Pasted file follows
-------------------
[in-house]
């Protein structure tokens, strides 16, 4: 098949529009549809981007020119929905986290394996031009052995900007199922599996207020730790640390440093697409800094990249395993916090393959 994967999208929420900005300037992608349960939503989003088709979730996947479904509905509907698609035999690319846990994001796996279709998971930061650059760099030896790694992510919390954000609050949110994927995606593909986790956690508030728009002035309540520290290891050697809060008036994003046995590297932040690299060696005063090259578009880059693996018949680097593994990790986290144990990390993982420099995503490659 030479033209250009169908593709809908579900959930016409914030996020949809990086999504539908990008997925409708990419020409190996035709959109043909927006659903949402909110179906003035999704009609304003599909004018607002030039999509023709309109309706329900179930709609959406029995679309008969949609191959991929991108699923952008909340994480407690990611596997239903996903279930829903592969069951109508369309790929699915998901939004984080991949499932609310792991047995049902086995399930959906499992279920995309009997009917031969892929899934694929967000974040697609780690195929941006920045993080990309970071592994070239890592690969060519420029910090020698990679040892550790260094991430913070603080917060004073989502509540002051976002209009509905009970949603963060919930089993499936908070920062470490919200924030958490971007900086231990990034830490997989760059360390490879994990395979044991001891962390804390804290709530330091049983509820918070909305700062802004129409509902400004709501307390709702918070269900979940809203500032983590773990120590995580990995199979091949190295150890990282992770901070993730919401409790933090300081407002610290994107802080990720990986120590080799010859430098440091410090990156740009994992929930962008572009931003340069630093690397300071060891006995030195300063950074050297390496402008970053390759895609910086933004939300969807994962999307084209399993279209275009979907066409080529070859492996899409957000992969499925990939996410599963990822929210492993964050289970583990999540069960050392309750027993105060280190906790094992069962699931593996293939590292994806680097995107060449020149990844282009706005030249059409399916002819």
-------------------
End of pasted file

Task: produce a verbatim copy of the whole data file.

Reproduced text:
[in-house]
């Protein structure tokens, strides 16, 4: 098949529009549809981007020119929905986290394996031009052995900007199922599996207020730790640390440093697409800094990249395993916090393959 994967999208929420900005300037992608349960939503989003088709979730996947479904509905509907698609035999690319846990994001796996279709998971930061650059760099030896790694992510919390954000609050949110994927995606593909986790956690508030728009002035309540520290290891050697809060008036994003046995590297932040690299060696005063090259578009880059693996018949680097593994990790986290144990990390993982420099995503490659 030479033209250009169908593709809908579900959930016409914030996020949809990086999504539908990008997925409708990419020409190996035709959109043909927006659903949402909110179906003035999704009609304003599909004018607002030039999509023709309109309706329900179930709609959406029995679309008969949609191959991929991108699923952008909340994480407690990611596997239903996903279930829903592969069951109508369309790929699915998901939004984080991949499932609310792991047995049902086995399930959906499992279920995309009997009917031969892929899934694929967000974040697609780690195929941006920045993080990309970071592994070239890592690969060519420029910090020698990679040892550790260094991430913070603080917060004073989502509540002051976002209009509905009970949603963060919930089993499936908070920062470490919200924030958490971007900086231990990034830490997989760059360390490879994990395979044991001891962390804390804290709530330091049983509820918070909305700062802004129409509902400004709501307390709702918070269900979940809203500032983590773990120590995580990995199979091949190295150890990282992770901070993730919401409790933090300081407002610290994107802080990720990986120590080799010859430098440091410090990156740009994992929930962008572009931003340069630093690397300071060891006995030195300063950074050297390496402008970053390759895609910086933004939300969807994962999307084209399993279209275009979907066409080529070859492996899409957000992969499925990939996410599963990822929210492993964050289970583990999540069960050392309750027993105060280190906790094992069962699931593996293939590292994806680097995107060449020149990844282009706005030249059409399916002819």